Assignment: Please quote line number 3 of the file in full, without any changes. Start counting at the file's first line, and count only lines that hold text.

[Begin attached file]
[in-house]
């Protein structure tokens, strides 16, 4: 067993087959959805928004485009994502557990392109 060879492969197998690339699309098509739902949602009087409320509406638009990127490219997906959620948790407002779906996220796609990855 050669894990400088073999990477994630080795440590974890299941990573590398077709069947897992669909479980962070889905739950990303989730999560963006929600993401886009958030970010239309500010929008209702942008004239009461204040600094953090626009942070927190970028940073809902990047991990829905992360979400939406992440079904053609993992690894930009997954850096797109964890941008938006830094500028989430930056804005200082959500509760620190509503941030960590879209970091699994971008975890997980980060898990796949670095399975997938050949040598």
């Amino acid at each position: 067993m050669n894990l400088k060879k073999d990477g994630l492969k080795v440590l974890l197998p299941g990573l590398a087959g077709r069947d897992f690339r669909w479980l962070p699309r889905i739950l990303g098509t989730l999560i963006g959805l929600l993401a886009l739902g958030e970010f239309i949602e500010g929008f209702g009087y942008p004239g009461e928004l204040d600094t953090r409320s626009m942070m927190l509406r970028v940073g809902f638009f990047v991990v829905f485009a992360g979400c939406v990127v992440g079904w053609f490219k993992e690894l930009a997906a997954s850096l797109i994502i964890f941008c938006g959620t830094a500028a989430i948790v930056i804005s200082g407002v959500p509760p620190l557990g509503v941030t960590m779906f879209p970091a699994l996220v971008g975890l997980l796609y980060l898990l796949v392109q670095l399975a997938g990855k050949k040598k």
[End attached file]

């Amino acid at each position: 067993m050669n894990l400088k060879k073999d990477g994630l492969k080795v440590l974890l197998p299941g990573l590398a087959g077709r069947d897992f690339r669909w479980l962070p699309r889905i739950l990303g098509t989730l999560i963006g959805l929600l993401a886009l739902g958030e970010f239309i949602e500010g929008f209702g009087y942008p004239g009461e928004l204040d600094t953090r409320s626009m942070m927190l509406r970028v940073g809902f638009f990047v991990v829905f485009a992360g979400c939406v990127v992440g079904w053609f490219k993992e690894l930009a997906a997954s850096l797109i994502i964890f941008c938006g959620t830094a500028a989430i948790v930056i804005s200082g407002v959500p509760p620190l557990g509503v941030t960590m779906f879209p970091a699994l996220v971008g975890l997980l796609y980060l898990l796949v392109q670095l399975a997938g990855k050949k040598k």